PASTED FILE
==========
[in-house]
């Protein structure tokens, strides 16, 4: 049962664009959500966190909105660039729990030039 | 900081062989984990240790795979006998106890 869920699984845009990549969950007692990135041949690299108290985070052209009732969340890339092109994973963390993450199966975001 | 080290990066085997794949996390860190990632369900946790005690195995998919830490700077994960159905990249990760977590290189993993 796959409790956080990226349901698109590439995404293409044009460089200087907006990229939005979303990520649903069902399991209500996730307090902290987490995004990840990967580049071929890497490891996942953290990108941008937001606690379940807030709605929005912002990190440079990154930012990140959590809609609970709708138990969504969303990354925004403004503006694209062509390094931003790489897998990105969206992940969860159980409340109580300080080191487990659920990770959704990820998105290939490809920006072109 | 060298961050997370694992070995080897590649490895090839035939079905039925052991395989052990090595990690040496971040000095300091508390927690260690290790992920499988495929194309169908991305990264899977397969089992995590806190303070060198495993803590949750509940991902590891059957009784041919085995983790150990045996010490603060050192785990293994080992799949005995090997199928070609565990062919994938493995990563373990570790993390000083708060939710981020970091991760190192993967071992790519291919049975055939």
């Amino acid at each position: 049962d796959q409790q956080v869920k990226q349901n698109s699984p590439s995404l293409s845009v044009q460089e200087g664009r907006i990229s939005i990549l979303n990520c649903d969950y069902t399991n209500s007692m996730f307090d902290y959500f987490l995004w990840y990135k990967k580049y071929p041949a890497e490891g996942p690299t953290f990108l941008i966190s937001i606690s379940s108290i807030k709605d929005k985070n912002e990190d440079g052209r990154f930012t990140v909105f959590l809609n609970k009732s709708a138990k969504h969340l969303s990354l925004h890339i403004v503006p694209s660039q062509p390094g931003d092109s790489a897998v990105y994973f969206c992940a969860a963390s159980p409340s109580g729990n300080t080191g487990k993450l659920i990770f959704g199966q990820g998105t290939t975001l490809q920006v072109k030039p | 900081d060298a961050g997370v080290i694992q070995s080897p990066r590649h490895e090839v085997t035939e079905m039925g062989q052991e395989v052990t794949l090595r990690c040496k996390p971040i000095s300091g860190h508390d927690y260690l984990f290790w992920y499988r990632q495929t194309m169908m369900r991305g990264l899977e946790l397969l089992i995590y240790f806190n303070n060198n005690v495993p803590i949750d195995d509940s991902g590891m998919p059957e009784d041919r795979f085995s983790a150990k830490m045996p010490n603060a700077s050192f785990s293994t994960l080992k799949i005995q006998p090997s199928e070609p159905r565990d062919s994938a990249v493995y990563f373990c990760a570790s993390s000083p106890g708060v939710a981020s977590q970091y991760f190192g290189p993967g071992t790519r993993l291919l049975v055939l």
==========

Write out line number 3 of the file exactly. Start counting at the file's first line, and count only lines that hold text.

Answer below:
């Amino acid at each position: 049962d796959q409790q956080v869920k990226q349901n698109s699984p590439s995404l293409s845009v044009q460089e200087g664009r907006i990229s939005i990549l979303n990520c649903d969950y069902t399991n209500s007692m996730f307090d902290y959500f987490l995004w990840y990135k990967k580049y071929p041949a890497e490891g996942p690299t953290f990108l941008i966190s937001i606690s379940s108290i807030k709605d929005k985070n912002e990190d440079g052209r990154f930012t990140v909105f959590l809609n609970k009732s709708a138990k969504h969340l969303s990354l925004h890339i403004v503006p694209s660039q062509p390094g931003d092109s790489a897998v990105y994973f969206c992940a969860a963390s159980p409340s109580g729990n300080t080191g487990k993450l659920i990770f959704g199966q990820g998105t290939t975001l490809q920006v072109k030039p | 900081d060298a961050g997370v080290i694992q070995s080897p990066r590649h490895e090839v085997t035939e079905m039925g062989q052991e395989v052990t794949l090595r990690c040496k996390p971040i000095s300091g860190h508390d927690y260690l984990f290790w992920y499988r990632q495929t194309m169908m369900r991305g990264l899977e946790l397969l089992i995590y240790f806190n303070n060198n005690v495993p803590i949750d195995d509940s991902g590891m998919p059957e009784d041919r795979f085995s983790a150990k830490m045996p010490n603060a700077s050192f785990s293994t994960l080992k799949i005995q006998p090997s199928e070609p159905r565990d062919s994938a990249v493995y990563f373990c990760a570790s993390s000083p106890g708060v939710a981020s977590q970091y991760f190192g290189p993967g071992t790519r993993l291919l049975v055939l």